The Duchenne Research Fund has awarded a £200,000 grant to the team at the Hospital for Sick Children in Toronto, Canada (‘Sick Kids’), who are working on using CRISPR/Cas9 technology to correct duplication mutations for Duchenne.
Sick Kids’ incoming President and CEO Dr Ronald Cohn has already had significant success as the first researcher to correct duplications in human cells in the lab, using CRISPR technology. Dr Cohn (pictured, far right), Daria Wojtal (centre) and their team have since been working to achieve the same results in mice that have Duchenne duplications, and have so far seen exciting results. The aim is to translate this into boys and young men with Duchenne in the future.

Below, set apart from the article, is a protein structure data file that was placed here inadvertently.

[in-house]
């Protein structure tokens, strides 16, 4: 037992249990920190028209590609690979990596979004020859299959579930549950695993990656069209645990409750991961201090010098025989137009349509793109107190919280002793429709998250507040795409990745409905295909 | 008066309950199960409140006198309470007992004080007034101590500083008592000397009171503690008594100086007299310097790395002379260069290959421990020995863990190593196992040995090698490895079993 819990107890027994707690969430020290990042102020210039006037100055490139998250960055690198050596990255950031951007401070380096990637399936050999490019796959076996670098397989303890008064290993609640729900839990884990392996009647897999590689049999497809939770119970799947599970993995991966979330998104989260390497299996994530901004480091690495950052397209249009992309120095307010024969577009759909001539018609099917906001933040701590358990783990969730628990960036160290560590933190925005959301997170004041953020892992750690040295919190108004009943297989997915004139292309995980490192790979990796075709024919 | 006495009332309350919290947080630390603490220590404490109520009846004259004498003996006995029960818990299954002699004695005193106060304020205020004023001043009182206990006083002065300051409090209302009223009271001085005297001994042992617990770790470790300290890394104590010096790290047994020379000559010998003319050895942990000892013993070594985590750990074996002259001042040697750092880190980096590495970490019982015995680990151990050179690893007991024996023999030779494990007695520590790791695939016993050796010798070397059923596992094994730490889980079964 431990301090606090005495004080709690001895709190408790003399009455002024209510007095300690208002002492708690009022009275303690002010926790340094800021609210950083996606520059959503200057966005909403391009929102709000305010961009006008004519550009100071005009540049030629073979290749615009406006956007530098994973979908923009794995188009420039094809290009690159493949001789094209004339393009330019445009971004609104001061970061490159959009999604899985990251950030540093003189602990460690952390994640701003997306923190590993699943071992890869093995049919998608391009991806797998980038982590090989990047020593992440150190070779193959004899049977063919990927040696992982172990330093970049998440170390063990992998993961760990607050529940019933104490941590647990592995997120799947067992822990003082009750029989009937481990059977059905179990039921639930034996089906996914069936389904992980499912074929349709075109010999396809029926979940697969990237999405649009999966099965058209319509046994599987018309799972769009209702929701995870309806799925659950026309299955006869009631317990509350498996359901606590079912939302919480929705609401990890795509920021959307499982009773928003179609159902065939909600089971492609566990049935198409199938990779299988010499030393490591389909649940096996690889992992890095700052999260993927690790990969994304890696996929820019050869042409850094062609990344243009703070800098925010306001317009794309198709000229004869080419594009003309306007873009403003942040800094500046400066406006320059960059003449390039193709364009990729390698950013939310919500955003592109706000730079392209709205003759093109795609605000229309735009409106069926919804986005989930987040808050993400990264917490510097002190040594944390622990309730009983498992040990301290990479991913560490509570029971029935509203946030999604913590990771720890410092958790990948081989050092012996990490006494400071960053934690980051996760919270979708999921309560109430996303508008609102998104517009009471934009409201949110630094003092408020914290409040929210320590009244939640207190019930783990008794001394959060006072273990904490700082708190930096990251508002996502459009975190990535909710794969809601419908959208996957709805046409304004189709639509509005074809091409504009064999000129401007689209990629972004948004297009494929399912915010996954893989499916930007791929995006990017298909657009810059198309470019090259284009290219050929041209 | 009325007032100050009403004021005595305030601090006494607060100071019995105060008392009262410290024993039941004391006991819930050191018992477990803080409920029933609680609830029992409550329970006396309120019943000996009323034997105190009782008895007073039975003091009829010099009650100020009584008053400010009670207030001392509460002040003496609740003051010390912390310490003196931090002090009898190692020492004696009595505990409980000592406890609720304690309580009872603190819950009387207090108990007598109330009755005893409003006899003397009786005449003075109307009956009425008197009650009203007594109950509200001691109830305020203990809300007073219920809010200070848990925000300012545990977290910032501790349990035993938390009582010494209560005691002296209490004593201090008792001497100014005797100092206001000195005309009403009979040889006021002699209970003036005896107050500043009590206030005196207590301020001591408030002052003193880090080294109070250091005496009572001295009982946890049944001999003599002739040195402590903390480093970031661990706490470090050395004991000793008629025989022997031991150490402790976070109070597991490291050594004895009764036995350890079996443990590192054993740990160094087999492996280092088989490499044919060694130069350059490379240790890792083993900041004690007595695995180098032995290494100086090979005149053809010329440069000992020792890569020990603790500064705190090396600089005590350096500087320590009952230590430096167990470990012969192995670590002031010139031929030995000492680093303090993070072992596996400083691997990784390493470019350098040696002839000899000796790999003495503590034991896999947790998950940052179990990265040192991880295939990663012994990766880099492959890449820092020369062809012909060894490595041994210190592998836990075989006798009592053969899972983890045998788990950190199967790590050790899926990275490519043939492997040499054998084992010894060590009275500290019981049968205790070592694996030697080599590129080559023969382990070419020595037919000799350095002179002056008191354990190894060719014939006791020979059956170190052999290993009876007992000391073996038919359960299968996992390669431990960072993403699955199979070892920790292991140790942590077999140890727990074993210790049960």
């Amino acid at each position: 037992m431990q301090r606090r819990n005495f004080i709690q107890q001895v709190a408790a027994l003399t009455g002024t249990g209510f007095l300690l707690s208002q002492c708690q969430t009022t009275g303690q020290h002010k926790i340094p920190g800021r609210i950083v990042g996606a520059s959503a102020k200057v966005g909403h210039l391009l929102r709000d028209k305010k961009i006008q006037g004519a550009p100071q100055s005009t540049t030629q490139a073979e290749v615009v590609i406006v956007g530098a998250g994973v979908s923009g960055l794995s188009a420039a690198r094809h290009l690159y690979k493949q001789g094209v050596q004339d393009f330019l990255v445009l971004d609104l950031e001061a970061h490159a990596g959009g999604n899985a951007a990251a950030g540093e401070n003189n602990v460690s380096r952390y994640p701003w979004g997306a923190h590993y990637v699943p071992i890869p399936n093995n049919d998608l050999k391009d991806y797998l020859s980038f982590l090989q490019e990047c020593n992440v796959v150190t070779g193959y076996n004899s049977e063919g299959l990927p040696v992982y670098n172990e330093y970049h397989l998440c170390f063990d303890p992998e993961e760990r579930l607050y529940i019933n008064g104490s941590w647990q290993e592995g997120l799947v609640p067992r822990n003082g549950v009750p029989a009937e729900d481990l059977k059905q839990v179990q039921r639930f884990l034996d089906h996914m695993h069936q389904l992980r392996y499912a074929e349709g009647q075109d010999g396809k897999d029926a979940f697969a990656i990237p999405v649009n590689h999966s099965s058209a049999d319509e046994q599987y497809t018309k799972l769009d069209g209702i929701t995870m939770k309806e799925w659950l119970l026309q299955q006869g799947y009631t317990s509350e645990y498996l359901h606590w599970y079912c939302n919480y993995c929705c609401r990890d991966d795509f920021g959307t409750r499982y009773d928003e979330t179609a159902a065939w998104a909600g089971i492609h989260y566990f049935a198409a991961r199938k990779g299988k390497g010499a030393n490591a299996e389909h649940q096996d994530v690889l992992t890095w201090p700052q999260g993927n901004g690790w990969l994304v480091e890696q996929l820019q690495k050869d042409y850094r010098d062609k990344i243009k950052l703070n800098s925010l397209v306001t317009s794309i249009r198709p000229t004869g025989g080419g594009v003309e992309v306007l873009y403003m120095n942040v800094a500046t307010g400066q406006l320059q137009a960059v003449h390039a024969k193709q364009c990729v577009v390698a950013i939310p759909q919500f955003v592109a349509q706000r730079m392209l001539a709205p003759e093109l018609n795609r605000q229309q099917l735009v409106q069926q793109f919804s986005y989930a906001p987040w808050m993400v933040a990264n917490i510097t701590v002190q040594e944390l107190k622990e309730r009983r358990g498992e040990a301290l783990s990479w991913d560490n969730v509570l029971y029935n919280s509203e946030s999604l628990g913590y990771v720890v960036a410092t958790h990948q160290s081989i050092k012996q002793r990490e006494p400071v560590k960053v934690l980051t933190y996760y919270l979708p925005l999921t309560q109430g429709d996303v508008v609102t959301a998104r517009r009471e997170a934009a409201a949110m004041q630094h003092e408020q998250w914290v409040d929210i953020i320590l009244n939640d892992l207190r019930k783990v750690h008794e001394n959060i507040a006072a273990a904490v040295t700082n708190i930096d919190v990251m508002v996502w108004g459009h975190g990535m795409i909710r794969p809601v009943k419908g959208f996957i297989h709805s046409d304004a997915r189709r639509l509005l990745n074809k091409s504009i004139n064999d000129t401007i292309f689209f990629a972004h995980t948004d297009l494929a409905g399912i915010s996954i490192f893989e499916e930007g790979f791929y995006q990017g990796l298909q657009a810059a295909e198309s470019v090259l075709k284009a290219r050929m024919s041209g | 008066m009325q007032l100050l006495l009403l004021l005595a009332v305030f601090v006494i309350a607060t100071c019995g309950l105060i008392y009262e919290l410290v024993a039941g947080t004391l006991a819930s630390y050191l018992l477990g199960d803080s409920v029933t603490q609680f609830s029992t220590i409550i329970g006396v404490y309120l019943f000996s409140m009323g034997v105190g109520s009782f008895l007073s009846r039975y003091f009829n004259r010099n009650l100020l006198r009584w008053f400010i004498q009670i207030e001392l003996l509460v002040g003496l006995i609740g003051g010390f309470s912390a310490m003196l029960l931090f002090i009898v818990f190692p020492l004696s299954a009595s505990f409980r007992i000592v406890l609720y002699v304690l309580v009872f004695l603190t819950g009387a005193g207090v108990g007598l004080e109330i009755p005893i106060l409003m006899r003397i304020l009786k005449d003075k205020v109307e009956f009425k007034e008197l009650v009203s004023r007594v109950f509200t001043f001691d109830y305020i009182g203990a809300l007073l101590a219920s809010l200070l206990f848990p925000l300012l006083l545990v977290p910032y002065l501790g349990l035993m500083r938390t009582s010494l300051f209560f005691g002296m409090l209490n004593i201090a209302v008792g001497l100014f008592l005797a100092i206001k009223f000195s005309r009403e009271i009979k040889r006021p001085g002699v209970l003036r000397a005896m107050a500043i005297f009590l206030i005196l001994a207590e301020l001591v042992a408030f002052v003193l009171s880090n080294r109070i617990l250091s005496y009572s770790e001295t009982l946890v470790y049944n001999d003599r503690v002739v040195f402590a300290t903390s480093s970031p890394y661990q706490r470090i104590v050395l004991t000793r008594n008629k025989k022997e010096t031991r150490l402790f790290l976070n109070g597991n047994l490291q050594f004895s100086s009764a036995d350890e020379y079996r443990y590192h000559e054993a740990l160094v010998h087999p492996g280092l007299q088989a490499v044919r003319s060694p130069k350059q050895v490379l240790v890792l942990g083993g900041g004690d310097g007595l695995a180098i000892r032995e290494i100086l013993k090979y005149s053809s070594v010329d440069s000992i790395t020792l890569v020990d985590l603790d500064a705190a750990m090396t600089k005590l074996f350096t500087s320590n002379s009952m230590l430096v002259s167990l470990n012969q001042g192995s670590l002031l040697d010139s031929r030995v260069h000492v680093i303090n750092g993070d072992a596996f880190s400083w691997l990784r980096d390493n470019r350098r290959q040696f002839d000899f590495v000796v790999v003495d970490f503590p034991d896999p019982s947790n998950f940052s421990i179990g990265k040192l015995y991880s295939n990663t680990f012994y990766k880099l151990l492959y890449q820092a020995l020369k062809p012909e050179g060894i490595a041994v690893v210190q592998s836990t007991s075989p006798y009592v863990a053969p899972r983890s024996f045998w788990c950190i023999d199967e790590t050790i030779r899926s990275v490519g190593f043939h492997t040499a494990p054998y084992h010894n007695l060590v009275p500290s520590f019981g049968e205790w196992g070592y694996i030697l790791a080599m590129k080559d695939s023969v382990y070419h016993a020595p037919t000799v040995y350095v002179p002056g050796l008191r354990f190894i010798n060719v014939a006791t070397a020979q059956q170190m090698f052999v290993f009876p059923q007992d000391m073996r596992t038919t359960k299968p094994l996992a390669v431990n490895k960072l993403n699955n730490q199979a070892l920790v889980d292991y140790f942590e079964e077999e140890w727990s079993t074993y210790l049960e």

Although CRISPR has been widely used as a research tool, its potential in far-reaching therapeutic applications has largely been unexplored, explains Dr Cohn. “CRISPR is the most important technology that I have encountered in my scientific career thus far. Working with patients and families with genetic disorders, I’m often in a position where I can provide a diagnosis, and perhaps supportive care, but no treatment. CRISPR could change that. It could revolutionise the way we care for patients with currently untreatable genetic conditions.”